Keywords: Disasters, Relief, Politics
In the aftermath of disaster, frequently an institution, organization, or person emerges as the party that particularly bears the cloak of sympathy towards the people affected. That cloak can be acquired by a range of establishments: very commonly the nation or possibly a regional government; often a non-governmental organization, at times one that basks in international reputation, other times one new or lesser known one; particular individuals, sometimes governmental office holder, or influential donors. To the public, the holder of the sympathetic veneer usually appears innocuous, even admirable, and in consequence, attracts gratitude, recognition, and acclaim. Unrecognized is that both the aura of solicitude and the party clothed in it are, in fact, highly political. Sympathy imparts power and dominion. The agency holding compassion augments its standing, garners continuity, procures funding, and most significantly, obtains the leverage to determine the agendas, usually self-beneficial, that include exclusion, inclusion, and flow of money and goods. Sympathetic agents are able to create remembrances to themselves, construct and name public buildings, erect monuments, and propagate legends augmenting their beneficence, thus ensure ongoing repute. When a particular agency gains the sway of sympathy, the disjunction between expert knowledge and the practices of the agency readily rigidifies. The agency acquires official, or semi-official, status, such that other operatives diminish in import or are seen as “outliers.” It can readily obscure the factors that drive vulnerability and, indeed, create vulnerability. Its policies can negate the importance of a people’s culture and dismiss nuances such as social class, gender, and continuity of community. Agencies with the power of sympathy also often turn to controversial approaches like “cookie cutter” and “best practices” despite lack of pertinence. They secure influence over the “framing” of disaster, what happened, how long it lasts, and what constitutes actual injury; can carry dogmas of “progress” and “betterment;” and perpetuate the practice of alleviation over prevention. Yet, in the many decades of disaster enquiry, rarely has the role of sympathy nor the agency conveying it been examined. Also, less studied is how the politics of sympathy and compassion shapes and transforms the identity and subjectivity of the affected population, who oftentimes are imagined as “vulnerable” and “grateful” gift recipients. Such subjectivity transformation not only highlights the tensions between the gift givers and receivers, but also reveals the complex and long-term impacts of the aid and charity work. This panel probes the politicization of sympathy in relation to disasters. Various examples, sites, and agents are highlighted. The panel is of interest to anyone working on disasters in relation to politics, care, emotions, solidarity, relief, the NGO industry, and related themes.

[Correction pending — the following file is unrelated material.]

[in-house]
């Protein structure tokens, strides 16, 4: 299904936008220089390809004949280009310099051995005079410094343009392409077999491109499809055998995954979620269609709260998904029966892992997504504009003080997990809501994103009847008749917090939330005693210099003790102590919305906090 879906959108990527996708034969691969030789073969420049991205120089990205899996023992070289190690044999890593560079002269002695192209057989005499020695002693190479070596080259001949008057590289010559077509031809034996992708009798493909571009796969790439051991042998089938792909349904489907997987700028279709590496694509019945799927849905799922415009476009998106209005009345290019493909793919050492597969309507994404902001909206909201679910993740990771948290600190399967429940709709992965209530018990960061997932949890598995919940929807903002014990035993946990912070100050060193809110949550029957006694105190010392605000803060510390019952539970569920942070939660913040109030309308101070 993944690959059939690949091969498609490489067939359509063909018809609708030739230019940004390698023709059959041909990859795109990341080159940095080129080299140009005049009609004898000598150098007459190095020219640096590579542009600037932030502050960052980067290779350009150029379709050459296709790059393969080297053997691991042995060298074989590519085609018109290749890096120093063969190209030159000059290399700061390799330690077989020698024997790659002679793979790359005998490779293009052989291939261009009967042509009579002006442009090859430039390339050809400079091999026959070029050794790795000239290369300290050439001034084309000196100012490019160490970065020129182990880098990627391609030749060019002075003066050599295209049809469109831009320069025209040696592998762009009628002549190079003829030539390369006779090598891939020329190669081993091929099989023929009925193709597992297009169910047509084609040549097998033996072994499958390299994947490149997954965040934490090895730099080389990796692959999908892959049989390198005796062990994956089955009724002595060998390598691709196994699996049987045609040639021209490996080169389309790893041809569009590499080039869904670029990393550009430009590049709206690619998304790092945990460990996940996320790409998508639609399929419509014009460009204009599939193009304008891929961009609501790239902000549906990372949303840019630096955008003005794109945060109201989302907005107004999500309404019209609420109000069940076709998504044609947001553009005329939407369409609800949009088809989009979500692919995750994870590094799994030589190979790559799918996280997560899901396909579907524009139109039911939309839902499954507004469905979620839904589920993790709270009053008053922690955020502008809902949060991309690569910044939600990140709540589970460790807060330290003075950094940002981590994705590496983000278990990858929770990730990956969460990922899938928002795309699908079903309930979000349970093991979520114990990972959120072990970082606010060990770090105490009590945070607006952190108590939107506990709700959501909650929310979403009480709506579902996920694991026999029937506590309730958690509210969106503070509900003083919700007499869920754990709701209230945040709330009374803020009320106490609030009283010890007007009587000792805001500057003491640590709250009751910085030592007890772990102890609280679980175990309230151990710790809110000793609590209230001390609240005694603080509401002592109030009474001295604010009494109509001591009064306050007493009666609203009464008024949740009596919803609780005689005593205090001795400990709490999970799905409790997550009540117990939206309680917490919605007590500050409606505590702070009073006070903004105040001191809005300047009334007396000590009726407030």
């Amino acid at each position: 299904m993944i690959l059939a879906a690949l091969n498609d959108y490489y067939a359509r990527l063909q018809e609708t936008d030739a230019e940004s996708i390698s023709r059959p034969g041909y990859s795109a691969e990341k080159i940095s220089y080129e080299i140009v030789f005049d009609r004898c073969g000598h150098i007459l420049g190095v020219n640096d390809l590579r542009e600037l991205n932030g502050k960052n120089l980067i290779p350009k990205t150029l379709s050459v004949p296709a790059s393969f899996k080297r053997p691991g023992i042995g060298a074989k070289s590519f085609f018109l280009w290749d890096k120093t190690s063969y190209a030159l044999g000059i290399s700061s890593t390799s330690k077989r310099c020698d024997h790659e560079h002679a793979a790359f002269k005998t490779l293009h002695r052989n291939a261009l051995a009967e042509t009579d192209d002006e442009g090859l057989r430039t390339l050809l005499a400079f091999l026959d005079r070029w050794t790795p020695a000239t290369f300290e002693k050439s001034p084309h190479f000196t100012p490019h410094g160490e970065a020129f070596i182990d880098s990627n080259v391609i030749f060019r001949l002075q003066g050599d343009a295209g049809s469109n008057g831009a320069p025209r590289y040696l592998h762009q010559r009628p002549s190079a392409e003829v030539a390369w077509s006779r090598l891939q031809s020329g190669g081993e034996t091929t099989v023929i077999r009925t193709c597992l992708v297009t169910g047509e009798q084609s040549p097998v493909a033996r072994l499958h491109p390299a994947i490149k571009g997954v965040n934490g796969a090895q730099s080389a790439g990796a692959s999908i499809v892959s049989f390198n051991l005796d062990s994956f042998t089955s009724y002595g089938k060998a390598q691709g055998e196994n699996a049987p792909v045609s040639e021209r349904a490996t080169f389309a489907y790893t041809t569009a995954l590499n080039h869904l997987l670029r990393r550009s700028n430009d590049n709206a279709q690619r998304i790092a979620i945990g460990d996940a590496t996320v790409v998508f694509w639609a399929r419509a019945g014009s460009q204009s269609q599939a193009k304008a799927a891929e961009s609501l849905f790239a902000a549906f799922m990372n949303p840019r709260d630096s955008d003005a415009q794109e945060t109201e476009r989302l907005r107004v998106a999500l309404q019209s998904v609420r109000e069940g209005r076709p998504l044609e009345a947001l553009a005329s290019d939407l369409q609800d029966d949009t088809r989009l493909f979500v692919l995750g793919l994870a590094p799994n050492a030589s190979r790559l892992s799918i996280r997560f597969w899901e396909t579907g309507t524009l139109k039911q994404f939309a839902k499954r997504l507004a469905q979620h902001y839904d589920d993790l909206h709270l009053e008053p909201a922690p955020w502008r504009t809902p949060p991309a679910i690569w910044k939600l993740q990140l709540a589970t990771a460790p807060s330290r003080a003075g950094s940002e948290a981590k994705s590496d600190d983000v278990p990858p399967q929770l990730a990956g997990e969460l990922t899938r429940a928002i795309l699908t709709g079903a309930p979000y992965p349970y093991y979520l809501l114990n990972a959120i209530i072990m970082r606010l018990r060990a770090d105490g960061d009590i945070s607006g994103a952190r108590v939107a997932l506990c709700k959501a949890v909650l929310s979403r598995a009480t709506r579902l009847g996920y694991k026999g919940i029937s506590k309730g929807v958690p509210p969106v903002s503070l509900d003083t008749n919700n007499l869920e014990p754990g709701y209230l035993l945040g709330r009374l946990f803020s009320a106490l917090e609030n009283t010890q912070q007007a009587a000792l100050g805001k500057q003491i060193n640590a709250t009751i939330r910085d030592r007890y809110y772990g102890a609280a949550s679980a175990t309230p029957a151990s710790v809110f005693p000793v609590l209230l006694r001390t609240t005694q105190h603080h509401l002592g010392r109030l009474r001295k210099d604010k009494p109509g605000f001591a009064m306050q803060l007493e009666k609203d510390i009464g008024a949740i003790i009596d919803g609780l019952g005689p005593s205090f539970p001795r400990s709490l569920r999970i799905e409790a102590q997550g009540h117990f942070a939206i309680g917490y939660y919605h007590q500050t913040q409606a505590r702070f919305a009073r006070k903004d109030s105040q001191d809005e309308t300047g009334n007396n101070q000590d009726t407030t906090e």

Susanna M. Hoffman [corresponding chair]
Susanna Hoffman (Ph.D. U.C. Berkeley) is a disaster anthropologist, author, co-author and editor of ten books, two ethnographic films, and over forty articles and columns. Among her books are CATASTROPHE AND CULTURE (SAR, 2002) and THE ANGRY EARTH 1 & 2 (Routledge, 1999 and 2017), both co-edited with Anthony Oliver-Smith and the forthcoming Disaster Upon Disaster: The Gap between Knowledge, Police and Practice (Berghahn Press). Recently she launched both the Commission on Risk and Disaster for the IUAES (International Union of Anthropologic and ethnographic Sciences) and the Disaster Interest Group for the SfAA (Society for Applied Anthropology.)
Kristoffer Albris has a PhD in social anthropology, and is currently a postdoctoral researcher at the University of Copenhagen, Faculty of Law. He has done field research in the South Pacific and in Central Europe, on topics such as scientific communities in disaster management, memory of disasters, emergent groups in response work, social media in emergencies, and flood protection conflicts.
Qiaoyun Zang Qiaoyun Zhang
Qiaoyun Zang Qiaoyun Zhang is a PhD in cultural anthropology and currently a fellow at the International Institute for Asian Studies, Leiden University, the Netherlands. Dr. Zhang’s research focuses on culturally-sensitive post-disaster reconstruction in China and the US. She has explored issues including state-ethnicity relationship, cultural heritage preservation, tourism development and community building after disasters.